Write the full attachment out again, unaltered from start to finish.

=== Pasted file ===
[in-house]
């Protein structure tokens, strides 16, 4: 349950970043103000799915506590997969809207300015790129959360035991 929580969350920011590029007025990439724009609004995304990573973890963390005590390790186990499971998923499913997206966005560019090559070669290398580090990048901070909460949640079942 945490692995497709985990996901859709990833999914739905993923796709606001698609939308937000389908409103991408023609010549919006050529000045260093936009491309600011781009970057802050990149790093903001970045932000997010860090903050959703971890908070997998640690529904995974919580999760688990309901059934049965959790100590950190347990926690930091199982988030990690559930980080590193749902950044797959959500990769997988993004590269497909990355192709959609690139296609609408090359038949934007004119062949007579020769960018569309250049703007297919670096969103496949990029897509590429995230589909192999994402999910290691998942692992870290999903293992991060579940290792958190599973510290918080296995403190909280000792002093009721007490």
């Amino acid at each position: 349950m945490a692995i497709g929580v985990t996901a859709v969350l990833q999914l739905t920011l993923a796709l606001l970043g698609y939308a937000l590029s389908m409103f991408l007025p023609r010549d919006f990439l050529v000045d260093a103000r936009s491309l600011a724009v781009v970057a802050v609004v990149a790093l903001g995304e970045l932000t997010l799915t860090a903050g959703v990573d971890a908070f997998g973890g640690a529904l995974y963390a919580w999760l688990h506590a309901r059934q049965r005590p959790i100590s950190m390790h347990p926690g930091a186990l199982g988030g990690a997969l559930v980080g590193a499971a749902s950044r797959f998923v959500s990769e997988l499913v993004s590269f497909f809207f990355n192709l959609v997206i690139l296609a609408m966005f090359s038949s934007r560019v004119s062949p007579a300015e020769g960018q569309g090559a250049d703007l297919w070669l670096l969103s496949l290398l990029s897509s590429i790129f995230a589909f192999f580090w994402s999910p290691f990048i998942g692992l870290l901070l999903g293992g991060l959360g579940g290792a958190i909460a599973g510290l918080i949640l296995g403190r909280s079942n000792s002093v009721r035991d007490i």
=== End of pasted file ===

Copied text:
[in-house]
């Protein structure tokens, strides 16, 4: 349950970043103000799915506590997969809207300015790129959360035991 929580969350920011590029007025990439724009609004995304990573973890963390005590390790186990499971998923499913997206966005560019090559070669290398580090990048901070909460949640079942 945490692995497709985990996901859709990833999914739905993923796709606001698609939308937000389908409103991408023609010549919006050529000045260093936009491309600011781009970057802050990149790093903001970045932000997010860090903050959703971890908070997998640690529904995974919580999760688990309901059934049965959790100590950190347990926690930091199982988030990690559930980080590193749902950044797959959500990769997988993004590269497909990355192709959609690139296609609408090359038949934007004119062949007579020769960018569309250049703007297919670096969103496949990029897509590429995230589909192999994402999910290691998942692992870290999903293992991060579940290792958190599973510290918080296995403190909280000792002093009721007490």
């Amino acid at each position: 349950m945490a692995i497709g929580v985990t996901a859709v969350l990833q999914l739905t920011l993923a796709l606001l970043g698609y939308a937000l590029s389908m409103f991408l007025p023609r010549d919006f990439l050529v000045d260093a103000r936009s491309l600011a724009v781009v970057a802050v609004v990149a790093l903001g995304e970045l932000t997010l799915t860090a903050g959703v990573d971890a908070f997998g973890g640690a529904l995974y963390a919580w999760l688990h506590a309901r059934q049965r005590p959790i100590s950190m390790h347990p926690g930091a186990l199982g988030g990690a997969l559930v980080g590193a499971a749902s950044r797959f998923v959500s990769e997988l499913v993004s590269f497909f809207f990355n192709l959609v997206i690139l296609a609408m966005f090359s038949s934007r560019v004119s062949p007579a300015e020769g960018q569309g090559a250049d703007l297919w070669l670096l969103s496949l290398l990029s897509s590429i790129f995230a589909f192999f580090w994402s999910p290691f990048i998942g692992l870290l901070l999903g293992g991060l959360g579940g290792a958190i909460a599973g510290l918080i949640l296995g403190r909280s079942n000792s002093v009721r035991d007490i």